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Thread: Marble caverns

  1. #11
    Foamer
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    Re: Marble caverns

    I've done a fair amount of photography from a kayak, including the caves on Lake Superior. If you are using a kayak I will give you a warning. When you look through a camera your body is no longer keeping balance with the boat. Unless the boat is very wide and stable there's a good chance you will tilt to one side and capsize (roll) the boat. You're best off trying to point the camera and look over it and not through it. Yes, fast film, hyperfocal.


    Kent in SD
    Qui sedes ad dexteram Patris,
    miserere nobis.

  2. #12
    Tin Can's Avatar
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    Dec 2011
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    Re: Marble caverns

    Yo comprende

    Pero, I read espanol better than I write or speak it



    Quote Originally Posted by Peter Collins View Post
    Hola, los cazadores de los patos en los EEUU usan muchas veces un pequeño bote, se llama un "John boat." Con un fondo plano, es muy estable. Por favor, no kayak! Ni un canoa! Pero con un poco de gracia y suerte!
    sin eater

  3. #13

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    Re: Marble caverns

    Alpacka packrafts are very stable, light & portable: https://www.alpackaraft.com/rafting/. You may be able to rent one.
    The future is not what it used to be - Arthur C. Clarke

  4. #14
    Vaughn's Avatar
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    Re: Marble caverns

    When I was there last year, the wind did howl!
    "Landscapes exist in the material world yet soar in the realms of the spirit..." Tsung Ping, 5th Century China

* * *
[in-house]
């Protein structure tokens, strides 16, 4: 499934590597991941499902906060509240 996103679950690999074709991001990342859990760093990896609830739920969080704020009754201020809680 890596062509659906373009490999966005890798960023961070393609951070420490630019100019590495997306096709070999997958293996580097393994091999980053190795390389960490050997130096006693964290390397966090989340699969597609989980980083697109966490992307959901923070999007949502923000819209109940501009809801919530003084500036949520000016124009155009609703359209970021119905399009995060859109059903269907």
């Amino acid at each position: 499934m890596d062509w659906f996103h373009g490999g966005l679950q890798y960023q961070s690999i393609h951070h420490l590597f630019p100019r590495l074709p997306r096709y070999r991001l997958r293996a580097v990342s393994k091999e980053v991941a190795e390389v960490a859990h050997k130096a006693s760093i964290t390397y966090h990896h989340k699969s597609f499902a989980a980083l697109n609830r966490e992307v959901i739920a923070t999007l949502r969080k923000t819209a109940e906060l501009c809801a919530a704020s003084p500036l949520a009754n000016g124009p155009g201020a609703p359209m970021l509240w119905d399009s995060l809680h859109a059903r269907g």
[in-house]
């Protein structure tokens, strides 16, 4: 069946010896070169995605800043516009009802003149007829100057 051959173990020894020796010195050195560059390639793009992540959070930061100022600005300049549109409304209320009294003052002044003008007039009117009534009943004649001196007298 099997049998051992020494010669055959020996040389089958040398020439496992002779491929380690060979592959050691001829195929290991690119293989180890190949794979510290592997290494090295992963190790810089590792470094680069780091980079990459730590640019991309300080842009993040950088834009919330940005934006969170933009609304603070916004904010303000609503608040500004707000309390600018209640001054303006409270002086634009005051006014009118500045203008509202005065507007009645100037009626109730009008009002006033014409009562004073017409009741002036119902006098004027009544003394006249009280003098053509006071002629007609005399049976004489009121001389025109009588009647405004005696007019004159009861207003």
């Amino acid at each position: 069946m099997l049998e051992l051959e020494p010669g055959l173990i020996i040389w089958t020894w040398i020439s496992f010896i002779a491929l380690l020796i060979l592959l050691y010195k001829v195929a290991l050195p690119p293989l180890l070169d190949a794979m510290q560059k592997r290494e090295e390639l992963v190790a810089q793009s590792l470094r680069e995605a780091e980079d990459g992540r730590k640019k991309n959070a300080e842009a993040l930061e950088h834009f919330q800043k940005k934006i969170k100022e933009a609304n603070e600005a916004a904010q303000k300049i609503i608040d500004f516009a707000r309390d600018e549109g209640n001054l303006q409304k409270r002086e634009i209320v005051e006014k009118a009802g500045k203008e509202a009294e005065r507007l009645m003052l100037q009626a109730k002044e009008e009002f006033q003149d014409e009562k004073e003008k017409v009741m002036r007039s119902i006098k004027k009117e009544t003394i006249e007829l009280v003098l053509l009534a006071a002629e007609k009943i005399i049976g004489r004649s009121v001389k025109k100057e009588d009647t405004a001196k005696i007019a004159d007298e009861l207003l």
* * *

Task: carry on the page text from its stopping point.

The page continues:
5. #15
    Drew Wiley
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    Re: Marble caverns

    This is in a different area, Vaughn. But I was reminded of the Patagonian winds yesterday. Kinda odd this time of year, but trees were toppling. I have a huge araucaria (monkey puzzle) tree. These came from Patagonia, and even though they're coniferous evergreens, the limbs are almost rubbery and sway in strong winds without breaking.
    Lots of thorny fronds come down, but not the limbs themselves - they're engineered for wind.

  6. #16

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    Re: Marble caverns

    I'd advise that LF is not the tool for the job...

    Even on large ships, large tugboat etc, I have used tripod mounted cameras while ship was at the dock in still water and you can watch the horizon move up and down, and the edges change... And some "bounce" movement...

    A viewfinder camera with a faster lens would make life easier... A press camera or MF that can shoot with a lens f5.6 with good DOF and handheld to shoot upwards, and shutter speeds over 1/60th... Being able to shoot multiple frames quickly before the boat moves again and edit frames for best sharpness/lower movement...

    The bigger the camera,the bigger the chance it will make images worse, not better...

    Steve K

  7. #17
    Vaughn's Avatar
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    Re: Marble caverns